• More affordable: Was released into a lower priced segment (15 percent cheaper at launch).
  • More modern: Was introduced somewhat (3 months) more recently.

If the number of relative strengths (bullet points above) is taken as a guide, the E-1 comes out slightly ahead of the 10D (9 : 8 points). However, the relative importance of the various individual camera aspects will vary according to personal preferences and needs, so that you might like to apply corresponding weights to the particular features before making a decision on a new camera. A professional wedding photographer will view the differences between cameras in a way that diverges from the perspective of a travel photog, and a person interested in cityscapes has distinct needs from a macro shooter. Hence, the decision which camera is best and worth buying is often a very personal one.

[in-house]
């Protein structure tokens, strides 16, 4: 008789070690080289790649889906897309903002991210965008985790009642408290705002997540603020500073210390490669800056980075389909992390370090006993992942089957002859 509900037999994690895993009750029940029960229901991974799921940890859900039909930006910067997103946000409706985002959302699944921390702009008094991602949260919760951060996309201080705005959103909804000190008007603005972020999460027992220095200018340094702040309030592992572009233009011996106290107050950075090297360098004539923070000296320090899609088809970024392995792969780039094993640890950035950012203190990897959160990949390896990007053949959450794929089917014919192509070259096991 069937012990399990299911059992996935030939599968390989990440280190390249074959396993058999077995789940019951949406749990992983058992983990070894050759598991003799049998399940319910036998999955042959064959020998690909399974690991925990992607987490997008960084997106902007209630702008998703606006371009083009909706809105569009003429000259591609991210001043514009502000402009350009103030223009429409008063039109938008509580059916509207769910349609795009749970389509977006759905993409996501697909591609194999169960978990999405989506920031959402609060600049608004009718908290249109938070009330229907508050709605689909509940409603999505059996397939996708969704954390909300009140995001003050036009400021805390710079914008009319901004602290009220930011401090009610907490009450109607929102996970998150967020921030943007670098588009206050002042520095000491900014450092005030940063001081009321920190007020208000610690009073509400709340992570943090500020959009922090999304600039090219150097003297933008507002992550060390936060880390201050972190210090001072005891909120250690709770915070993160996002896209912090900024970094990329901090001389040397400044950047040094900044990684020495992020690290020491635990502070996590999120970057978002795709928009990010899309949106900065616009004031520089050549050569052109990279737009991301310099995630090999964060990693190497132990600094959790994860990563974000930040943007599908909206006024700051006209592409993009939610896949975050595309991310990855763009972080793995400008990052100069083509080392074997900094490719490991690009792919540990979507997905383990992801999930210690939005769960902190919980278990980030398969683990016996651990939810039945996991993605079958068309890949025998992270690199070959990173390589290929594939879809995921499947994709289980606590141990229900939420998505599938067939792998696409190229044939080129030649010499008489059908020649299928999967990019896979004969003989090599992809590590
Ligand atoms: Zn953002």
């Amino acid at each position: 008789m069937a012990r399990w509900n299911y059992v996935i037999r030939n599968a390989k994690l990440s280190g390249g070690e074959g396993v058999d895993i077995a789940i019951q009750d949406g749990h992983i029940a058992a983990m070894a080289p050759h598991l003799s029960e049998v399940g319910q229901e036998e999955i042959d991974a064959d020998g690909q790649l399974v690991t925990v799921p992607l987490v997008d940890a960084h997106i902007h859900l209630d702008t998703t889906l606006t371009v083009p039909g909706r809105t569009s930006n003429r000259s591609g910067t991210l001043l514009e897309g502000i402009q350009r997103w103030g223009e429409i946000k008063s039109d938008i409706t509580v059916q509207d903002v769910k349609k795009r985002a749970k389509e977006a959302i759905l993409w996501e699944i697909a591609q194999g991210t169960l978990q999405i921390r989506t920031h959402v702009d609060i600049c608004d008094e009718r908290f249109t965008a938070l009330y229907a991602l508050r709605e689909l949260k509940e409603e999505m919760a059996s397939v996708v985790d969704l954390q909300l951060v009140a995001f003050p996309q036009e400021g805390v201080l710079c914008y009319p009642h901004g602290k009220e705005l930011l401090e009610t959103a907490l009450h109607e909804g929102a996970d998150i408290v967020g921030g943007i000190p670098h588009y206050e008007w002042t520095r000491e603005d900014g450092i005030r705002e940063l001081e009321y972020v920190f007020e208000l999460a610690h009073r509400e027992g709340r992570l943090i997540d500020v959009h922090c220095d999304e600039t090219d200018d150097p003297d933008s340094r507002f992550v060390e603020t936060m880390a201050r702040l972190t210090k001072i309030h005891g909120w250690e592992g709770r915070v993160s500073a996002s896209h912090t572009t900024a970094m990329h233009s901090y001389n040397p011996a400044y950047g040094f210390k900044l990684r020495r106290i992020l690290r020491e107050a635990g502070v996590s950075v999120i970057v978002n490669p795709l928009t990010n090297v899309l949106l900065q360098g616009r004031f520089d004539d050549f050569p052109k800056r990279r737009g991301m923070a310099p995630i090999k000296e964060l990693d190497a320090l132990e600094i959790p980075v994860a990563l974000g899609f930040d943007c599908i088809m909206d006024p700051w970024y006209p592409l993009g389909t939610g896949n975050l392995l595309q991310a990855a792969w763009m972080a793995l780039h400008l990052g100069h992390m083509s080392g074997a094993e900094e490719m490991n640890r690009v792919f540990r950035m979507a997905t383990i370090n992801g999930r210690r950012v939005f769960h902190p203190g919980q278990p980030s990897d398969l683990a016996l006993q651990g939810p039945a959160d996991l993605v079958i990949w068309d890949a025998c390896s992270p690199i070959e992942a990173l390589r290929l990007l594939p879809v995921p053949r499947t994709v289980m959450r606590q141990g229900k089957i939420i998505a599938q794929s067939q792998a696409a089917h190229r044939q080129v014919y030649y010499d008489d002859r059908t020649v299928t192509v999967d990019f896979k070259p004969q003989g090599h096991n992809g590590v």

10D 08:09 E-1

How about other alternatives? Do the specifications of the Canon 10D and the Olympus E-1 place the cameras among the top in their class? Find out in the latest Best DSLR Camera listing whether the two cameras rank among the cream of the crop.

In any case, while the comparison of technical specifications can provide a useful overview of the capabilities of different cameras, it remains partial and cannot reveal, for example, the shooting experience and imaging performance when actually working with the 10D or the E-1. User reviews that are available, for instance, at amazon can sometimes shed light on these issues, but such feedback is all too often partial, inconsistent, and inaccurate.